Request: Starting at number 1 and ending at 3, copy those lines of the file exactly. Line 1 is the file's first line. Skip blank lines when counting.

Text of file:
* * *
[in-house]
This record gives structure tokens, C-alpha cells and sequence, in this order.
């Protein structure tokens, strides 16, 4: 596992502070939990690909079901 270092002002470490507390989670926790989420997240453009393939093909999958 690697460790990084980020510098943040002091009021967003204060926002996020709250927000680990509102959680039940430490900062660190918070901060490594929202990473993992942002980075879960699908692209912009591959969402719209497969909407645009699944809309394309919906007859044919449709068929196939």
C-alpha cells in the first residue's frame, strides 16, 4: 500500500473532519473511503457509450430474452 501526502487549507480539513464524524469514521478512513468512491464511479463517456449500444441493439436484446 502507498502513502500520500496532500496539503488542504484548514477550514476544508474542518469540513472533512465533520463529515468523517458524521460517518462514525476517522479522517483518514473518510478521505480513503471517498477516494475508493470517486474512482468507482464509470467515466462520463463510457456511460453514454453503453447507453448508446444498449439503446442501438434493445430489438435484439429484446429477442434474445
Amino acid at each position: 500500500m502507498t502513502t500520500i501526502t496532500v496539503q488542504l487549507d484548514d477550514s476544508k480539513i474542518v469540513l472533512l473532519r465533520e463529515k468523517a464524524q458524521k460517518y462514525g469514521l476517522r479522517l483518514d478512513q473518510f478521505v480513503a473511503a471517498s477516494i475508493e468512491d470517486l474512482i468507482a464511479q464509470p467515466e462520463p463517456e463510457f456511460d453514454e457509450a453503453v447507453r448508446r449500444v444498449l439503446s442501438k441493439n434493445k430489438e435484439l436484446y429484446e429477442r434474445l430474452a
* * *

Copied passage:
[in-house]
This record gives structure tokens, C-alpha cells and sequence, in this order.
């Protein structure tokens, strides 16, 4: 596992502070939990690909079901 270092002002470490507390989670926790989420997240453009393939093909999958 690697460790990084980020510098943040002091009021967003204060926002996020709250927000680990509102959680039940430490900062660190918070901060490594929202990473993992942002980075879960699908692209912009591959969402719209497969909407645009699944809309394309919906007859044919449709068929196939």